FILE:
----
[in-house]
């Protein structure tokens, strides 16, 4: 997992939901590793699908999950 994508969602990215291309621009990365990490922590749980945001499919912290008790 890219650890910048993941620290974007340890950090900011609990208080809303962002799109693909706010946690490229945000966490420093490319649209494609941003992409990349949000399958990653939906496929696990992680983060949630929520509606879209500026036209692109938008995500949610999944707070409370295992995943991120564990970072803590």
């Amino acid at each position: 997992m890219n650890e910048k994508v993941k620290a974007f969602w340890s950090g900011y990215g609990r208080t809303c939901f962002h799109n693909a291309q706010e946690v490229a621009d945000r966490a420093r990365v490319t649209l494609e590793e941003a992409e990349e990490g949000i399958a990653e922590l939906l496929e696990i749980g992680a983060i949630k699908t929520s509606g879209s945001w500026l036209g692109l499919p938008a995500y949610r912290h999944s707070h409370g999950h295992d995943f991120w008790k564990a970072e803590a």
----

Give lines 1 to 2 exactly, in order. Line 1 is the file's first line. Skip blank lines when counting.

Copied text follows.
[in-house]
């Protein structure tokens, strides 16, 4: 997992939901590793699908999950 994508969602990215291309621009990365990490922590749980945001499919912290008790 890219650890910048993941620290974007340890950090900011609990208080809303962002799109693909706010946690490229945000966490420093490319649209494609941003992409990349949000399958990653939906496929696990992680983060949630929520509606879209500026036209692109938008995500949610999944707070409370295992995943991120564990970072803590």